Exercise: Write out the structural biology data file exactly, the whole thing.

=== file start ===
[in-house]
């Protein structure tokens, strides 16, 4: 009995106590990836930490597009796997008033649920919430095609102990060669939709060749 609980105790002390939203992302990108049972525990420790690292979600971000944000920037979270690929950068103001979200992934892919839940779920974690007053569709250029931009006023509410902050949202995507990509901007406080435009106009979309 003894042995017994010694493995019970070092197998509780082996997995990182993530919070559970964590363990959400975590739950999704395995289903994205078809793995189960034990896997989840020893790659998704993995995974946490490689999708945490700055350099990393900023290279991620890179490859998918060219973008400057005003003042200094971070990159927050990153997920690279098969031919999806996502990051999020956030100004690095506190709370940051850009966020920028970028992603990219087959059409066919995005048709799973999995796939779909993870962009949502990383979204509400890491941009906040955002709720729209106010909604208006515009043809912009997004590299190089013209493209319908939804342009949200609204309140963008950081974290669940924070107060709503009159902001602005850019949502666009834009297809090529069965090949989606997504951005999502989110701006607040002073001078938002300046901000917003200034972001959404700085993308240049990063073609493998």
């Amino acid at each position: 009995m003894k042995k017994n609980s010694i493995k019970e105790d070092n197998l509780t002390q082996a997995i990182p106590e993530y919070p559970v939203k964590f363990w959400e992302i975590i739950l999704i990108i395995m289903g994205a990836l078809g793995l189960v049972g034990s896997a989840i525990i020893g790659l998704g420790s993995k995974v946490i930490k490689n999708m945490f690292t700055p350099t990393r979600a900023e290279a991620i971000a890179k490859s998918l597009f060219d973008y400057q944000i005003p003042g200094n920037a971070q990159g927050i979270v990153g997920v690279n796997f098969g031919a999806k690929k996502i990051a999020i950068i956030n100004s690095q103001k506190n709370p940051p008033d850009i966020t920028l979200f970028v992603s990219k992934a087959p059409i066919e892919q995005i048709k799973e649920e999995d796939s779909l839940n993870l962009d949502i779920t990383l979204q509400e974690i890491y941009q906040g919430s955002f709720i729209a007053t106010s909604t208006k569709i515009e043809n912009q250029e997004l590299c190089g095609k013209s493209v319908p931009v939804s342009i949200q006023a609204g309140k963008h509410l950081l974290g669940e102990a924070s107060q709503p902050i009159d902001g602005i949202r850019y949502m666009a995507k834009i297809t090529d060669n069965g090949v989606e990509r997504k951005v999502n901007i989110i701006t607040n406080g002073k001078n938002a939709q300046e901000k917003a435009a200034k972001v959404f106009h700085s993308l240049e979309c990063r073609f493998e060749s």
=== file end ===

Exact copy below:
[in-house]
């Protein structure tokens, strides 16, 4: 009995106590990836930490597009796997008033649920919430095609102990060669939709060749 609980105790002390939203992302990108049972525990420790690292979600971000944000920037979270690929950068103001979200992934892919839940779920974690007053569709250029931009006023509410902050949202995507990509901007406080435009106009979309 003894042995017994010694493995019970070092197998509780082996997995990182993530919070559970964590363990959400975590739950999704395995289903994205078809793995189960034990896997989840020893790659998704993995995974946490490689999708945490700055350099990393900023290279991620890179490859998918060219973008400057005003003042200094971070990159927050990153997920690279098969031919999806996502990051999020956030100004690095506190709370940051850009966020920028970028992603990219087959059409066919995005048709799973999995796939779909993870962009949502990383979204509400890491941009906040955002709720729209106010909604208006515009043809912009997004590299190089013209493209319908939804342009949200609204309140963008950081974290669940924070107060709503009159902001602005850019949502666009834009297809090529069965090949989606997504951005999502989110701006607040002073001078938002300046901000917003200034972001959404700085993308240049990063073609493998």
């Amino acid at each position: 009995m003894k042995k017994n609980s010694i493995k019970e105790d070092n197998l509780t002390q082996a997995i990182p106590e993530y919070p559970v939203k964590f363990w959400e992302i975590i739950l999704i990108i395995m289903g994205a990836l078809g793995l189960v049972g034990s896997a989840i525990i020893g790659l998704g420790s993995k995974v946490i930490k490689n999708m945490f690292t700055p350099t990393r979600a900023e290279a991620i971000a890179k490859s998918l597009f060219d973008y400057q944000i005003p003042g200094n920037a971070q990159g927050i979270v990153g997920v690279n796997f098969g031919a999806k690929k996502i990051a999020i950068i956030n100004s690095q103001k506190n709370p940051p008033d850009i966020t920028l979200f970028v992603s990219k992934a087959p059409i066919e892919q995005i048709k799973e649920e999995d796939s779909l839940n993870l962009d949502i779920t990383l979204q509400e974690i890491y941009q906040g919430s955002f709720i729209a007053t106010s909604t208006k569709i515009e043809n912009q250029e997004l590299c190089g095609k013209s493209v319908p931009v939804s342009i949200q006023a609204g309140k963008h509410l950081l974290g669940e102990a924070s107060q709503p902050i009159d902001g602005i949202r850019y949502m666009a995507k834009i297809t090529d060669n069965g090949v989606e990509r997504k951005v999502n901007i989110i701006t607040n406080g002073k001078n938002a939709q300046e901000k917003a435009a200034k972001v959404f106009h700085s993308l240049e979309c990063r073609f493998e060749s």